What is it about Benedictine spirituality and history that enables it to be so formative of people’s humanity across time, ecumenical boundaries and cultural divides, asks Good Samaritan Sister Carmel Posa.
BY Carmel Posa SGS
In his little Rule for monks, Saint Benedict called his monastery “a school of the Lord’s service” (Prologue, 45). This school is one of life-long desire for God and love of learning. It has created a 1,500 year-old tradition of Benedictine wisdom which has shaped the Christian lives of many both within and beyond the walls of monasteries.
What is it about Benedictine spirituality and history that enables it to be so formative of people’s humanity across time, ecumenical boundaries and cultural divides? What makes its insights into the nature of humanity still relevant in our struggle for meaning and purpose in our own era?
Benedictine spirituality can provide a tangible experience of the presence of God in a time that has forgotten the transcendent. It stresses the necessity for making space for prayer in a time when every minute of the day is filled with anything but silence and contemplation. It emphasises the importance of community and order in a time of rampant individualism and confusion. It values hospitality in an age hostile to those who are strangers or different.
Benedictine spirituality appeals to simplicity in a time of staggering abundance on the one hand and tragic scarcity on the other. It appreciates sufficiency in a time of unbridled economic greed and acquisitiveness and appeals to stewardship in a time of mindless exploitation.
Finally, and perhaps most relevant to our own times, it can provide a source of meaning in an age that has lost its bearings and sense of what it is to be human within our vast and varied global family.
The Benedictine tradition models a vision of authority and leadership that is not dominating and manipulative power but a power that is open, collaborative and continually developing. It understands the importance of obedience not as something that stifles creativity but enhances it through commitment to a process of listening deeply and discerning the wisdom of God, others and the world. It values a sense of stability that insists on staying with the difficult rather than seeking to escape the realities of everyday life, and it lives the humble acknowledgement that all is not known or knowable, and that continual conversion is at the heart of finding one’s true humanity and freedom in God.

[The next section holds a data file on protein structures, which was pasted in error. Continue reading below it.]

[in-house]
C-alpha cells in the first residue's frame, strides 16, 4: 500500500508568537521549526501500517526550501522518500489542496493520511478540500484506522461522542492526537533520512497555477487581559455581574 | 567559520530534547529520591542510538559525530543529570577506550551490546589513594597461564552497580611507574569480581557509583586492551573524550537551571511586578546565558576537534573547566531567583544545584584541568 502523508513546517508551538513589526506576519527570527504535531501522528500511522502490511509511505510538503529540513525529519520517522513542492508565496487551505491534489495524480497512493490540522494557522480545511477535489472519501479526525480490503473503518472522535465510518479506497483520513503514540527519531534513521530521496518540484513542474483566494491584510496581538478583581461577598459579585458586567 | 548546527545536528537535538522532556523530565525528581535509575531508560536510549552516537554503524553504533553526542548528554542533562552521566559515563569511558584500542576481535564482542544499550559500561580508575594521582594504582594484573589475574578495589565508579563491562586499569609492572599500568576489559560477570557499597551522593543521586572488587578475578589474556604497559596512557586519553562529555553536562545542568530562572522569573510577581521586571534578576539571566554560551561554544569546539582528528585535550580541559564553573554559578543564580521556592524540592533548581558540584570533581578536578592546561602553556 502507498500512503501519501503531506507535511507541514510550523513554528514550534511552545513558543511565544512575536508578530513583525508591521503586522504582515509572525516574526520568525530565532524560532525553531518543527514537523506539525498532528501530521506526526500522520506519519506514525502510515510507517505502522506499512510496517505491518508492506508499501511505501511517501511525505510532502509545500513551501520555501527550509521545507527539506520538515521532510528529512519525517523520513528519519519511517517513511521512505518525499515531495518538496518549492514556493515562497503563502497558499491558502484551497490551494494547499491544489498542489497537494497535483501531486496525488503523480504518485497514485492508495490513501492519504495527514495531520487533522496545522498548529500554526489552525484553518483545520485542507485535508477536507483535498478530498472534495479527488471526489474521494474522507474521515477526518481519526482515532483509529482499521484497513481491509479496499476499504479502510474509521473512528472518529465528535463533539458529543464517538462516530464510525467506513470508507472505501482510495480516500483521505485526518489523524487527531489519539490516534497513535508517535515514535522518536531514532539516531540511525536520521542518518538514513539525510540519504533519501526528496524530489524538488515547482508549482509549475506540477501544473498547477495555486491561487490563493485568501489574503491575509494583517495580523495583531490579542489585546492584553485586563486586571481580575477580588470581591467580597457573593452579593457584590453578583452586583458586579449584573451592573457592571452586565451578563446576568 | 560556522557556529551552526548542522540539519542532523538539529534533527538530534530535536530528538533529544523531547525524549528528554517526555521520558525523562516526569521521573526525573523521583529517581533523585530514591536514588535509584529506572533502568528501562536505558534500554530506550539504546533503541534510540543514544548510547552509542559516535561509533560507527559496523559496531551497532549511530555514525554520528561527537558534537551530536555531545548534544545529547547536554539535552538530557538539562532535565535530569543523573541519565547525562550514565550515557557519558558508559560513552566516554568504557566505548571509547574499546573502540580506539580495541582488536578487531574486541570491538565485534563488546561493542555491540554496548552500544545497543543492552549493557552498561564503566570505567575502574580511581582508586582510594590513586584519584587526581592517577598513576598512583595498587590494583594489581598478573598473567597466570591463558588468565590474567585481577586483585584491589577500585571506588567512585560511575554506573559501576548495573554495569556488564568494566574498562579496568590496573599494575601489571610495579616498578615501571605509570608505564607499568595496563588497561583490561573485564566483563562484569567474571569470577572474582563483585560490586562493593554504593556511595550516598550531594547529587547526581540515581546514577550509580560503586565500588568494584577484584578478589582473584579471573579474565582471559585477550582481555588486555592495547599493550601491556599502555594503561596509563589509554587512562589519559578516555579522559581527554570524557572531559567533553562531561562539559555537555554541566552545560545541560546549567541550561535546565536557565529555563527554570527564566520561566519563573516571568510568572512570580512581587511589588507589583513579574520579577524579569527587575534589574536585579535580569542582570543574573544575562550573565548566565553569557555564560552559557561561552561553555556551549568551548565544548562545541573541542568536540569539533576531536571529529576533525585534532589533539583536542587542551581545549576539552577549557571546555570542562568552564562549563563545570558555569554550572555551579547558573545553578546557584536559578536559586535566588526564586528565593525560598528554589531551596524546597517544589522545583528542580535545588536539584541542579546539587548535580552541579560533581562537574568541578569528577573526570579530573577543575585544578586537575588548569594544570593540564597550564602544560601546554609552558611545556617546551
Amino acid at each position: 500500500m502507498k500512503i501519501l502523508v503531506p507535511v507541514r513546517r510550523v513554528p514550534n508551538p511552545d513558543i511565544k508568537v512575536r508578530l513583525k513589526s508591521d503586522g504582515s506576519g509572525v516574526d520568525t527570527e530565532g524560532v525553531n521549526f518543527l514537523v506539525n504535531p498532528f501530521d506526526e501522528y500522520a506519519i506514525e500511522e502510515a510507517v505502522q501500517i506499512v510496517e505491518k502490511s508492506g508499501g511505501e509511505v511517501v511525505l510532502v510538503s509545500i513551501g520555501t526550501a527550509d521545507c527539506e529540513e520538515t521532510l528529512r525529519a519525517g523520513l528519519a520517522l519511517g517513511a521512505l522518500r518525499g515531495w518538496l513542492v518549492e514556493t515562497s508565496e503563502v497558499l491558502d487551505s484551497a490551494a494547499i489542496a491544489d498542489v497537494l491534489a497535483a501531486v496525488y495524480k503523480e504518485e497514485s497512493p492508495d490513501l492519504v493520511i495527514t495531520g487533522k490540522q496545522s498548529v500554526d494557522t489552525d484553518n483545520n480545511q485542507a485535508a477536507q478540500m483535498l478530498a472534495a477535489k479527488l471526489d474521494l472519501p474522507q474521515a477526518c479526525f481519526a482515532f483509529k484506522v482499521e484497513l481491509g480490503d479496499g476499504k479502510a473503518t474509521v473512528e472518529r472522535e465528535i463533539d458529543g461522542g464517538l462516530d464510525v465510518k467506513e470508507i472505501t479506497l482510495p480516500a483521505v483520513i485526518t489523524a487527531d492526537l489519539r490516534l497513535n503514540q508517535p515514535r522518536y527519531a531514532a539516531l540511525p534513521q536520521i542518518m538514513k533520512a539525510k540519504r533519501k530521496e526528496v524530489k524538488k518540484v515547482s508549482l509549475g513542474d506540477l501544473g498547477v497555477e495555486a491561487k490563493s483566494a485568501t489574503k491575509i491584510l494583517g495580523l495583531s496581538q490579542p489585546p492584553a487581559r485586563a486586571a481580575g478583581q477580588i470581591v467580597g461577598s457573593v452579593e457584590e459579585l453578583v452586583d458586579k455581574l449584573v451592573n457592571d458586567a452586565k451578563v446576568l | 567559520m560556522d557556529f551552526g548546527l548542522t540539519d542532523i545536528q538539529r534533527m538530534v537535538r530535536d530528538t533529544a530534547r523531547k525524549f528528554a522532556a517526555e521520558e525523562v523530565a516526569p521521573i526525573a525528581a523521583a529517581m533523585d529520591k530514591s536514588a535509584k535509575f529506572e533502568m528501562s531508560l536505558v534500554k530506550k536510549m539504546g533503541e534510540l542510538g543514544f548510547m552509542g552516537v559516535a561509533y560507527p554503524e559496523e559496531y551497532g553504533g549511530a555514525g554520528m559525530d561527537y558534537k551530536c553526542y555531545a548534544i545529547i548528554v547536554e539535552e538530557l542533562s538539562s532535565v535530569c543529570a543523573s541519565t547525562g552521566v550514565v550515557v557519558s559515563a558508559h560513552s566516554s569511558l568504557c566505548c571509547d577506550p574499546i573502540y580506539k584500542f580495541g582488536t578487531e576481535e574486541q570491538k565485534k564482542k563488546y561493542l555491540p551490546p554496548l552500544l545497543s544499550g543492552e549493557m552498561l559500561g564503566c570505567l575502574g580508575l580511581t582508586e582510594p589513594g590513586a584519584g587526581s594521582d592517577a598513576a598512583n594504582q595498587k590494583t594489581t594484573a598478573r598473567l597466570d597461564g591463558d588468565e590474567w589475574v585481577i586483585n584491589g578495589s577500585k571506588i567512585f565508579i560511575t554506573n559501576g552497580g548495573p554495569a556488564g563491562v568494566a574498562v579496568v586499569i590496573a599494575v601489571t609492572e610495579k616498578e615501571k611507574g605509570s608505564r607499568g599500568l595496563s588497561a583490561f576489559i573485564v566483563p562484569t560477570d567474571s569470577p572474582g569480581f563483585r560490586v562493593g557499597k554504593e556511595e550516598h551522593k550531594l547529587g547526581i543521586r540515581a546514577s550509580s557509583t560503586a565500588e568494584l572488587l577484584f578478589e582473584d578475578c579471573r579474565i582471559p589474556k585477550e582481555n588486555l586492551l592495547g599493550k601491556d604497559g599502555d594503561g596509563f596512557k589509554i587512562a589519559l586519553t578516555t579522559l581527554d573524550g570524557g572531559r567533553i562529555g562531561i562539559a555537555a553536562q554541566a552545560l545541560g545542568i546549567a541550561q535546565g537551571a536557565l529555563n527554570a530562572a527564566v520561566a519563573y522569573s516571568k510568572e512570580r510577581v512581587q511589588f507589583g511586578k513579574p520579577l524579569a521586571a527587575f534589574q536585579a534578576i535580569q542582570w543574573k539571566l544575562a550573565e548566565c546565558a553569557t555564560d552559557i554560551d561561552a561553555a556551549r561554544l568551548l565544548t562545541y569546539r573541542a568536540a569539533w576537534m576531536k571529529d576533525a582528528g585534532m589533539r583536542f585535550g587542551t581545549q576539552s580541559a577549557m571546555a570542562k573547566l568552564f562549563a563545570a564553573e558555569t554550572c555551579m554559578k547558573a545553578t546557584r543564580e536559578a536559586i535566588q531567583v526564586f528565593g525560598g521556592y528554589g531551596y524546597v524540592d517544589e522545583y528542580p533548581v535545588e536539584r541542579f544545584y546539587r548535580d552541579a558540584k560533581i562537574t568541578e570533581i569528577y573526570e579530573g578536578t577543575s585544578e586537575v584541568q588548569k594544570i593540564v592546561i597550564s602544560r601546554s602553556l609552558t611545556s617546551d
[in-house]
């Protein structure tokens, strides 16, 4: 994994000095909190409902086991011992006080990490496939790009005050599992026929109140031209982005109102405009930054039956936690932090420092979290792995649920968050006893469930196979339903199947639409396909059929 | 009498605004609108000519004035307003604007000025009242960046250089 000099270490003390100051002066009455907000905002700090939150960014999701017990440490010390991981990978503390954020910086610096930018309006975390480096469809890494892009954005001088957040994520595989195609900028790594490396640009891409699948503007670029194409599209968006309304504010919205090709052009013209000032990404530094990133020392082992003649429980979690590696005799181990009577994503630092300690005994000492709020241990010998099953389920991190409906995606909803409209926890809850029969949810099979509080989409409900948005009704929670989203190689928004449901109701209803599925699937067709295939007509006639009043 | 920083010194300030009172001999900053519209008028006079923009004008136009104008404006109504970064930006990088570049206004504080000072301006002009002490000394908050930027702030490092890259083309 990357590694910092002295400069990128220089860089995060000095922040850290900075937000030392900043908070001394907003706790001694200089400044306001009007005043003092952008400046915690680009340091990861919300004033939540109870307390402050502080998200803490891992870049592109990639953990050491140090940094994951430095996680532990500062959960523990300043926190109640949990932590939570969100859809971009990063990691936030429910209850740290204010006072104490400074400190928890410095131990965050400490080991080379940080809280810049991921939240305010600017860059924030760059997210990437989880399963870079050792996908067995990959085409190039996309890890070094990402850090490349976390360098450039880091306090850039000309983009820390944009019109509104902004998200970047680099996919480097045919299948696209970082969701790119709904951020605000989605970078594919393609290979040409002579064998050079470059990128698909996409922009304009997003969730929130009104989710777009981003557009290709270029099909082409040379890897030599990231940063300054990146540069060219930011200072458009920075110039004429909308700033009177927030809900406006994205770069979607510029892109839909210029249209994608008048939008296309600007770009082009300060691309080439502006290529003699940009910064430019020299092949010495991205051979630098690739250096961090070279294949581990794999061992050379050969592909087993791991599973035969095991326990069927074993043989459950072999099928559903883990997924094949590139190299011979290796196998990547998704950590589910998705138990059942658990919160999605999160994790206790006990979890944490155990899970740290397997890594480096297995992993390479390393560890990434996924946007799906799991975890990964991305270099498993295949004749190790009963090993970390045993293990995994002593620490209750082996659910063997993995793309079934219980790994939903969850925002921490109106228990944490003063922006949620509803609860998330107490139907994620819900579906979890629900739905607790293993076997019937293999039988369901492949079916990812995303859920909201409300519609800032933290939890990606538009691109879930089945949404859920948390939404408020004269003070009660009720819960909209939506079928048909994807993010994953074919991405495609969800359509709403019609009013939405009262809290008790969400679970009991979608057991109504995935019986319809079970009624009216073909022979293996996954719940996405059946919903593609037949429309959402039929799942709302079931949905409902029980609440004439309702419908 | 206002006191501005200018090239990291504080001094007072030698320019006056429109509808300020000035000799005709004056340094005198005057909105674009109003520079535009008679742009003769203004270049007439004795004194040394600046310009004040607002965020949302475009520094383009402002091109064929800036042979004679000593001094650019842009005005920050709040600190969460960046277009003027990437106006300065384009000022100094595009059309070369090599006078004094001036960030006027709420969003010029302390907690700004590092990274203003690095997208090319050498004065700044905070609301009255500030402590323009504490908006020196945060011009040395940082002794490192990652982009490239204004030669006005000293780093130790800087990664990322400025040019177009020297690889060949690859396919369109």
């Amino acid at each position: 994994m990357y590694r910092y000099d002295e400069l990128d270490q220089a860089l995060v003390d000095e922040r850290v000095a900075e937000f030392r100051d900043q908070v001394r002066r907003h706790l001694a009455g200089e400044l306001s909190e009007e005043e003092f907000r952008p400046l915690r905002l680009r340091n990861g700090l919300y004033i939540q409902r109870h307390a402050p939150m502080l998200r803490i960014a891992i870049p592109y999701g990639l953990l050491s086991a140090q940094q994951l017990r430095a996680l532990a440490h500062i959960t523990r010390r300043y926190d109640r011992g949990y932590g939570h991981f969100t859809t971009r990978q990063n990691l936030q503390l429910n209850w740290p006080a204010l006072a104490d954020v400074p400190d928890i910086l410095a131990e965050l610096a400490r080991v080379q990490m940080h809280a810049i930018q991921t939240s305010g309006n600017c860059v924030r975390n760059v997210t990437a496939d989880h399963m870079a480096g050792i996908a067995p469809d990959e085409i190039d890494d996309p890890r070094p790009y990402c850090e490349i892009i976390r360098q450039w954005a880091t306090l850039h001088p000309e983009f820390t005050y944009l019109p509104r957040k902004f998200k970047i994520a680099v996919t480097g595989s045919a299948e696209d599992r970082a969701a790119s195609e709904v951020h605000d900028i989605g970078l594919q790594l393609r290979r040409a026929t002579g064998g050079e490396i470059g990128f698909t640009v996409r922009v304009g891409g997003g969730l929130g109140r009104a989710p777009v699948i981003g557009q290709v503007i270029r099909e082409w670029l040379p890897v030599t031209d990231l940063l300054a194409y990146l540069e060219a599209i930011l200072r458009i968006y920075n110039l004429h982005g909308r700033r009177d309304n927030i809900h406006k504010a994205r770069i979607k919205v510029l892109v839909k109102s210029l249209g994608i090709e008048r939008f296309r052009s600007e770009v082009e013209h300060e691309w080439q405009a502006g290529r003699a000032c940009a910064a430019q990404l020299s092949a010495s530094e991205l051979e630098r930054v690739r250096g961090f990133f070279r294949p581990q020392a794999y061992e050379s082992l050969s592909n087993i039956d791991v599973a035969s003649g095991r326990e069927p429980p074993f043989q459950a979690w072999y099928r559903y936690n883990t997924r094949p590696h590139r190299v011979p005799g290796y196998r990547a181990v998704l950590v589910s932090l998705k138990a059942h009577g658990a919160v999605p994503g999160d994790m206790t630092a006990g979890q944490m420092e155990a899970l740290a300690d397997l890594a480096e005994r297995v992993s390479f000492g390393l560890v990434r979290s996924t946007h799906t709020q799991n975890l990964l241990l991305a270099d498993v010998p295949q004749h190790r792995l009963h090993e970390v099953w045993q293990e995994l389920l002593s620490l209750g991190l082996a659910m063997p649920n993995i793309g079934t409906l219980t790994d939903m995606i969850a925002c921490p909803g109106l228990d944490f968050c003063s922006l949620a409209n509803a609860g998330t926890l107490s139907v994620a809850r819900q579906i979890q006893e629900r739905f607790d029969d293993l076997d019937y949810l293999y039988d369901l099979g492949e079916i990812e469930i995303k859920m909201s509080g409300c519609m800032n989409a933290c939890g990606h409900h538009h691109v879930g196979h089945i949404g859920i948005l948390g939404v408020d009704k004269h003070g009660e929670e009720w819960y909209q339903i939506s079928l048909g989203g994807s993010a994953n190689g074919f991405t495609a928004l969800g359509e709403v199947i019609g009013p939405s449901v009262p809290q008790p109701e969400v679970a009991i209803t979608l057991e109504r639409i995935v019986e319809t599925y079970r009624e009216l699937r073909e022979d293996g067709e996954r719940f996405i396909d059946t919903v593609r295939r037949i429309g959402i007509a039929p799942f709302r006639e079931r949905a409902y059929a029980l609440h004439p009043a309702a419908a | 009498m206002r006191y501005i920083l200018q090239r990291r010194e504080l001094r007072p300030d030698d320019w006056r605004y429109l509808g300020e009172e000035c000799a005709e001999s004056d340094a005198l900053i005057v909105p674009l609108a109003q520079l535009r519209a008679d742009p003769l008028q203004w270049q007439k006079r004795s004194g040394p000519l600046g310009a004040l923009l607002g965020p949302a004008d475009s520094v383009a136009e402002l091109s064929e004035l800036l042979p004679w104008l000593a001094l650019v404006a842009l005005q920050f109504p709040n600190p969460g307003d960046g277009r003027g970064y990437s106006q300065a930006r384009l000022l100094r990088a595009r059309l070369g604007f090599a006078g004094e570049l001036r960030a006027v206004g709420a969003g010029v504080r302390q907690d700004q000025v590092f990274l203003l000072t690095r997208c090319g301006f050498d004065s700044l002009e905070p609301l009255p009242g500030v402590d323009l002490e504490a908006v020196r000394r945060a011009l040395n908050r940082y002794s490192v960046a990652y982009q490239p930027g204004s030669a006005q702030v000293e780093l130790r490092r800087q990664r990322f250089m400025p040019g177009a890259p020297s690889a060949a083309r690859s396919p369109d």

In our world of the twenty-first century, torn by conflicts, product driven, economically hungry, and politically divided, the Benedictine tradition can truly be a source of transformation for a humanity that continues to question its purpose and identity in the midst of life’s struggle to live together with dignity and in peace and unity.
This tradition is Gospel-centred, and holds the mystery of Christ as its primary focus for our Christian lives whoever we are, from whatever denomination and walk of life. At the heart of this mystery is the rhythmic cycle of punctuating the day with the memory and presence of God through liturgical prayer in common and the awareness of the other in our midst.
It is within this environment of prayer, community and hospitality that the Benedictine Community of New Norcia in Western Australia seeks to continue and expand its commitment to sharing Benedictine wisdom with others, through the establishment of the New Norcia Institute for Benedictine Studies in association with the Good Samaritan Sisters of the Order of St Benedict.
The Institute seeks to provide opportunities for all who long to deepen their wisdom and knowledge of Benedictine history and spirituality through the provision of study weekends, retreats, academic courses and research facilities.
It is hoped that the desire for God and the love of learning will help create a vibrant community of all those yearning for spiritual development and knowledge; friends, scholars, laity, religious and clerics alike, who through the intersection of the Benedictine tradition with life, ministry and culture might be a sign of hope in our hungry world.